Susan Neuman: Well I have to say this is an absolute passion for me. When I first went to Temple University, I took a walk with families and I realized that if I took a walk to their school, I would literally find no books in their environment. There was no print in some areas of poverty in the city.
I began to recognize the difference in some environments compared to others, that some environments were flush with opportunities to read and a library right there and bookstores right there, and other places were just, there was just no opportunity for children to read or see books. The problem is even exacerbated during the summer when Head Starts are closed, when lots of child care programs turn into camps, which are wonderful, but not necessarily print-rich environments. I have worked hard in many different ways to really promote more access to books.
One of the things I've done most recently is really focus on reaching families where they are. Let us understand better where communities do their work, where people in their communities do their work. Some parents, frankly, are a little bit frightened of going to the library. They're worried that they might have library card problems or privacy issues. They worry that it's an institution and they won't know exactly what to do and how to select a book or who to talk to. They're a little bit awed by the librarian who is wonderful and supportive, but still a little bit awed.
As a result, what we've done is we've begun to say, "Instead of expecting families to go to a library or to go to a bookstore, could we bring books to where they are?"
And so we've focused on bringing books and putting books in laundromats, putting books in barbershops, and putting books in homeless shelters and social service communities. We're working now and hopefully we'll get funded to put books in visitation areas for incarcerated parents.
My belief is when children begin to see books early in their world, very early in their environment, there comes to be an expectation that books are part of growing up and part of our lives. When they're beautiful and shiny, they act like toys for children. You'll see if you go into these settings, you'll see that they actually pick them up and bring them to their parents because they want to be read to.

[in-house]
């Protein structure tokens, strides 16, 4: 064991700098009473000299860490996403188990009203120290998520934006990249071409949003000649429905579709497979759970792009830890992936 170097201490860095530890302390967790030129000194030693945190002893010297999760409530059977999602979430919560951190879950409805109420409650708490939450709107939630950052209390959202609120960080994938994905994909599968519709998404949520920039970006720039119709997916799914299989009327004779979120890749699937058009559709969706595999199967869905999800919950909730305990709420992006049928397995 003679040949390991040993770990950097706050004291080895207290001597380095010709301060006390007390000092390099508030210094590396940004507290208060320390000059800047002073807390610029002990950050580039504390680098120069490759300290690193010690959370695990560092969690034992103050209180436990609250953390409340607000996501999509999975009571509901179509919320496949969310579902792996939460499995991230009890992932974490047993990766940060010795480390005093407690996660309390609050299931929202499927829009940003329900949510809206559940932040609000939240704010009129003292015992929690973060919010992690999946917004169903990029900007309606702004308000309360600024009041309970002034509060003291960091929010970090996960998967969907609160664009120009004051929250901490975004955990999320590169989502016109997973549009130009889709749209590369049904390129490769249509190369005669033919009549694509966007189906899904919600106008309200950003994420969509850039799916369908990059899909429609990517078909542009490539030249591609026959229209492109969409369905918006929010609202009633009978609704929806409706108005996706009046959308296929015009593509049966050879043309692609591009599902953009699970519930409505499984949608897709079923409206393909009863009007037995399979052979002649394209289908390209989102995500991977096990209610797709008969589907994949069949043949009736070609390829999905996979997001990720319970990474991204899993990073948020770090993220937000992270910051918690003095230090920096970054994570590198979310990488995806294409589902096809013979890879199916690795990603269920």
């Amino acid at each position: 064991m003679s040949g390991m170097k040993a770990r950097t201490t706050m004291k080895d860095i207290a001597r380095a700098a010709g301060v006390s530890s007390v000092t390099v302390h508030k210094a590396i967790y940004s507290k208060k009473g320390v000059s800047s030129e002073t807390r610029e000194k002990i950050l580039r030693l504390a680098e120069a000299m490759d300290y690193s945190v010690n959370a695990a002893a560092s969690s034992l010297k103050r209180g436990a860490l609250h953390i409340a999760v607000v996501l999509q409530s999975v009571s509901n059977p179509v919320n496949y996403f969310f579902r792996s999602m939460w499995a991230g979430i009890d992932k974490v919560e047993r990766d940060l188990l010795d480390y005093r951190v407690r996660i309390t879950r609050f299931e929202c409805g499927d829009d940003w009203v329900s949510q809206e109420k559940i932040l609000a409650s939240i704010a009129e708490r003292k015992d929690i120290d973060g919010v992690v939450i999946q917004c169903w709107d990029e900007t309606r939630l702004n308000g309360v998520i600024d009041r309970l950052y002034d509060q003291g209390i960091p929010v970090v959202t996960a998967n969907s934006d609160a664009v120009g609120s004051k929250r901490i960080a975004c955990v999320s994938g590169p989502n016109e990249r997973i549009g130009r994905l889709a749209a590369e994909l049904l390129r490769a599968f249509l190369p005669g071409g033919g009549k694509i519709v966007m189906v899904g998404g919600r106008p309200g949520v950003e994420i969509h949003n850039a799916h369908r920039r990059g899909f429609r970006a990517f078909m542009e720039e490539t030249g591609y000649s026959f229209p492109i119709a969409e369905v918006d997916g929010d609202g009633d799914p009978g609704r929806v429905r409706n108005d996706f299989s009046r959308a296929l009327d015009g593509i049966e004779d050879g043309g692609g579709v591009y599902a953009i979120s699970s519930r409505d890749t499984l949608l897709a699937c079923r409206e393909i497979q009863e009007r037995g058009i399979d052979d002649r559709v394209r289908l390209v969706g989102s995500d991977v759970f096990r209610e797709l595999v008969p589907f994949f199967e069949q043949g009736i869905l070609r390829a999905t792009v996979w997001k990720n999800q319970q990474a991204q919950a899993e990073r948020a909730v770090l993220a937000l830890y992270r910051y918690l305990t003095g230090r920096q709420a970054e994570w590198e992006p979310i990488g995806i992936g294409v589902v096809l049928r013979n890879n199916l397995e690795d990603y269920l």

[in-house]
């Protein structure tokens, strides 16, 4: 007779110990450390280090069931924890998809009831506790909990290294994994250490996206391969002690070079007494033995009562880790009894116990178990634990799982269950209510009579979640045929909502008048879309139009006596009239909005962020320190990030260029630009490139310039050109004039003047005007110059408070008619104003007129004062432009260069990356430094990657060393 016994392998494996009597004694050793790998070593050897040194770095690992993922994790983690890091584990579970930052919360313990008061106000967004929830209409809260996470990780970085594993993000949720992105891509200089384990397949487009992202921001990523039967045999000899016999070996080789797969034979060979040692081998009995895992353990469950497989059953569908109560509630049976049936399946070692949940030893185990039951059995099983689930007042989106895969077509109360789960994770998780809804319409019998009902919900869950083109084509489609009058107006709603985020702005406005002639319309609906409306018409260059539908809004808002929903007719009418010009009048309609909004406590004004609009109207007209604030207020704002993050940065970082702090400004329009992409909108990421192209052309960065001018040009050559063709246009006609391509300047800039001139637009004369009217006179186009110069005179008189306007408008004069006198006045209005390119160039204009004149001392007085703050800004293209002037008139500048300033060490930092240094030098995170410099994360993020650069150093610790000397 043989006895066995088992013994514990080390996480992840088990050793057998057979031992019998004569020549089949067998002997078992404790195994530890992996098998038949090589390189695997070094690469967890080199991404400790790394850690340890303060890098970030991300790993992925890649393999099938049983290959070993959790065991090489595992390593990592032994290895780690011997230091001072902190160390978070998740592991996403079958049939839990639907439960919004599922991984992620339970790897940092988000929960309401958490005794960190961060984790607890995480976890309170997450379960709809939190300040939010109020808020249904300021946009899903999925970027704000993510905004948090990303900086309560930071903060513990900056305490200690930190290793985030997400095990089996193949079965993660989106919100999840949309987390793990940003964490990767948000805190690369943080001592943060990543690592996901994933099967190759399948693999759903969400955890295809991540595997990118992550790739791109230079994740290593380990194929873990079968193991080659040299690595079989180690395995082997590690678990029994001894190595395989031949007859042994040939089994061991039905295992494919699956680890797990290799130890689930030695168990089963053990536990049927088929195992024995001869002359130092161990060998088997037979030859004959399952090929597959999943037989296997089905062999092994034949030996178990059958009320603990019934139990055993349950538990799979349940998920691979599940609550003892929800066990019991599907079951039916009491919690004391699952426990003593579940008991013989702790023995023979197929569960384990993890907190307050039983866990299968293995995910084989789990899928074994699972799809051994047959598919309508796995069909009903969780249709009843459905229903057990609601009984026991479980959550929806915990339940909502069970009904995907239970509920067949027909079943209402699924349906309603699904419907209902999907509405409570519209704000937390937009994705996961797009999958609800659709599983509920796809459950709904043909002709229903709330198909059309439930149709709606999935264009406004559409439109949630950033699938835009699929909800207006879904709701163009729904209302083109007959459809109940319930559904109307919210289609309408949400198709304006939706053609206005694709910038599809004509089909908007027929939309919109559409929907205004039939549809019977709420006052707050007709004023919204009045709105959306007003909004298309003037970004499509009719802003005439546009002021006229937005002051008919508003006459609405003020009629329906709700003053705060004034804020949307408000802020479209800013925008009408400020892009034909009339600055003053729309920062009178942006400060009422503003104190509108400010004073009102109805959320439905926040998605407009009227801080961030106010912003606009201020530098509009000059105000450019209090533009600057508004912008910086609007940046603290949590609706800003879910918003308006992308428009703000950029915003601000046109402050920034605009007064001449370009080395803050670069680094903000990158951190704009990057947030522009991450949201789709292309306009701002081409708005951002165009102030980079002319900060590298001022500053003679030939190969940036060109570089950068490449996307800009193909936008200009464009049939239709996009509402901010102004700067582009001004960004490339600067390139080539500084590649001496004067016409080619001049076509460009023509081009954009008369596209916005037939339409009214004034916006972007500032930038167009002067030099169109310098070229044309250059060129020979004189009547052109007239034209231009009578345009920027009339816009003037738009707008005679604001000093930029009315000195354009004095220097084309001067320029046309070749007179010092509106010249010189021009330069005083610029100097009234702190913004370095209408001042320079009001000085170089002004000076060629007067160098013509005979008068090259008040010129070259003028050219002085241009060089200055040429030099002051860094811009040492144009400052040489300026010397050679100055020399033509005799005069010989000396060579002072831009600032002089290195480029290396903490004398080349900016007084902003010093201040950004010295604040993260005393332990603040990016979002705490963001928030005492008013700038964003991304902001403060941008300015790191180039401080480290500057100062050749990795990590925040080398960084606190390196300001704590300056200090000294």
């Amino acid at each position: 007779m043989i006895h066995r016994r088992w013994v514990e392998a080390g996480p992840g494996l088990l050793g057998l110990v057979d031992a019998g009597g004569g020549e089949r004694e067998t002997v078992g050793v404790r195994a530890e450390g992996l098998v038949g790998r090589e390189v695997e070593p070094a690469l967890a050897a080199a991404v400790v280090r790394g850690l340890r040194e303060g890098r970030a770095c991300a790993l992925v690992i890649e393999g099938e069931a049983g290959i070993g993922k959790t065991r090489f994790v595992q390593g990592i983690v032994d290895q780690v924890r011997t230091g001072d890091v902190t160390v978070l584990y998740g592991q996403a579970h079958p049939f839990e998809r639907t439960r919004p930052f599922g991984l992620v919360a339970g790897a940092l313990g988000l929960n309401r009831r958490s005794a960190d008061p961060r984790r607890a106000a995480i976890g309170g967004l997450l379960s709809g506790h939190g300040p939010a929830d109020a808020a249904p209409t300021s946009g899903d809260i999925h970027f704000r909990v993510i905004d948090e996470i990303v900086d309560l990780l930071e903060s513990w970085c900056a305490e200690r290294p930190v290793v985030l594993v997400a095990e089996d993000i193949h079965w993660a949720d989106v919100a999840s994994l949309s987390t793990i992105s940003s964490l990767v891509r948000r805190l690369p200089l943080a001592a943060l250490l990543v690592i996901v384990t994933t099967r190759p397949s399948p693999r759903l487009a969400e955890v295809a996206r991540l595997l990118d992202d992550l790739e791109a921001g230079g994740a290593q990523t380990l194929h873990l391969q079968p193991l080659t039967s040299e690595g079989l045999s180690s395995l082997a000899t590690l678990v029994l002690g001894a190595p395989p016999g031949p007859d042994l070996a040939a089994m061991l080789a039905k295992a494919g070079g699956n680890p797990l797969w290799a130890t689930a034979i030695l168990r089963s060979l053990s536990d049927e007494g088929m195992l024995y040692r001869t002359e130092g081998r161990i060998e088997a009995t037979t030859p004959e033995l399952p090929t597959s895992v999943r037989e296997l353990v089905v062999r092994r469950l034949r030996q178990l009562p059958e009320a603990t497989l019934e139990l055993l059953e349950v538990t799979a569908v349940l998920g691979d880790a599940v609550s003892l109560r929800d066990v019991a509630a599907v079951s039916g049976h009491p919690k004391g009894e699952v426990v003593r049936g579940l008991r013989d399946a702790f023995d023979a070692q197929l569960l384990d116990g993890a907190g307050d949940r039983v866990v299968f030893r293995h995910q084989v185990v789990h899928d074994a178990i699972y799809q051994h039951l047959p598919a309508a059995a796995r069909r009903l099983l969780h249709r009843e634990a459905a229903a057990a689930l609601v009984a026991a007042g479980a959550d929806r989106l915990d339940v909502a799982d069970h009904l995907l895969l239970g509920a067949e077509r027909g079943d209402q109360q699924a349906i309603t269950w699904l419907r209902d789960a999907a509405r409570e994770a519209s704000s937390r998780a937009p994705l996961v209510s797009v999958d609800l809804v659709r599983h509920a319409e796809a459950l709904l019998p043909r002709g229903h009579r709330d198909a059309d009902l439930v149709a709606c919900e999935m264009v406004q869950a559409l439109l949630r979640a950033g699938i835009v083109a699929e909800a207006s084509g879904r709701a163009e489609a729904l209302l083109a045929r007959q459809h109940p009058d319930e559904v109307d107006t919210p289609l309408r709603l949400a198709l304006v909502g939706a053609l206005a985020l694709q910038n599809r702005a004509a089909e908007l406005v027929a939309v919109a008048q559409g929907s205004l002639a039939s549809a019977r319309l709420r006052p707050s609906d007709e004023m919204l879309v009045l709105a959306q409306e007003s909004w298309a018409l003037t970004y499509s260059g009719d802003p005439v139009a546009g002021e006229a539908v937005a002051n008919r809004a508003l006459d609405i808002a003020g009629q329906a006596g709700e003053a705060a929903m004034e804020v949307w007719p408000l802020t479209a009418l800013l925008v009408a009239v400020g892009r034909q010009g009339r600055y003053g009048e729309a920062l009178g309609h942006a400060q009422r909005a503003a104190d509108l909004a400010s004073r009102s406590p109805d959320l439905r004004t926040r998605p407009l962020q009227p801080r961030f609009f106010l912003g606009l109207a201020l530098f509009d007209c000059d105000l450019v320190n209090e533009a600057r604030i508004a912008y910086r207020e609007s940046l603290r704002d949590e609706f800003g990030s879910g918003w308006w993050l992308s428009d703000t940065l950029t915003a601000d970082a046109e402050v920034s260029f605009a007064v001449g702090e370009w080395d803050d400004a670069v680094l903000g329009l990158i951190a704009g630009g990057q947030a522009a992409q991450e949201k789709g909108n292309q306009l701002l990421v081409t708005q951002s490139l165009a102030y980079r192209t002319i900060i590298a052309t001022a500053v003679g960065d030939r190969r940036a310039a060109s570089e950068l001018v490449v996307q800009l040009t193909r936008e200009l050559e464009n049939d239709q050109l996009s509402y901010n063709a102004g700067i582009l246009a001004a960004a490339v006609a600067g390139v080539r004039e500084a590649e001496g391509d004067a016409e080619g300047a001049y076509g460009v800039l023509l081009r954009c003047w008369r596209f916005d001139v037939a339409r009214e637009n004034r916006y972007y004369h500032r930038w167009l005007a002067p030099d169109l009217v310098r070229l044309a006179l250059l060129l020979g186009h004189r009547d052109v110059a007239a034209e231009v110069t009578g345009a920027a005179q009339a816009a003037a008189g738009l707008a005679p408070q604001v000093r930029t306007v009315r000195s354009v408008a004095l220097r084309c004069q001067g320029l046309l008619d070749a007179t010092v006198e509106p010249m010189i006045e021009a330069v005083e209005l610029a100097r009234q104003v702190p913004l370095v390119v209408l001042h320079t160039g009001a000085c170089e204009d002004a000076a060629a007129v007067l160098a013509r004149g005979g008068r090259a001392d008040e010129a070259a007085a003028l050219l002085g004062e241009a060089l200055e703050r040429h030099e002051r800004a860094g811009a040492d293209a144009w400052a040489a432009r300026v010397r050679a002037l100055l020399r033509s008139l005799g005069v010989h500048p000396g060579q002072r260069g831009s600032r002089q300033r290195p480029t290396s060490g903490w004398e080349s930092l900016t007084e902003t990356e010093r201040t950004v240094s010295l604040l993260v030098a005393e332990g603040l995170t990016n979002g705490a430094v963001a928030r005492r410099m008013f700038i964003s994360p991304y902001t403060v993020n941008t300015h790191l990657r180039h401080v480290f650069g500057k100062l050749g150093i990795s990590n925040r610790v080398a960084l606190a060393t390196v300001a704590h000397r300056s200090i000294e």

So that's been the greatest emphasis of our work in recent years, really trying to find places so that children are literally surrounded by books in every opportunity they have.
Anna Geiger: That is amazing and very inspiring. Is there a website or an organization that's running this?
Susan Neuman: No, I just work with organizations. Right now I'm working with Barbershop Books. I've been working with Too Small to Fail and First Book. Many of these organizations are trying to bring books to families. And so I've had the... And JetBlue. How could I forget JetBlue organization? Many of the organizations actually have social responsibility offices, and so I've been working with those offices to bring books to many different communities. We've done it all across the country.
Anna Geiger: That's amazing.
All the years that you've been working, what are some of the things that you're most proud of? You've edited so many books and written so many articles. What do you want people to know most, to see most?
Susan Neuman: Well, I want them to be a bit more sensitive and flexible and respectful of families who live in poverty. Their lives are difficult. Many times we've had interventions that actually say, "Be like me, middle class, spending time with our children all the time," and these parents have three jobs sometimes. They're struggling to make their rent and to buy food for their families.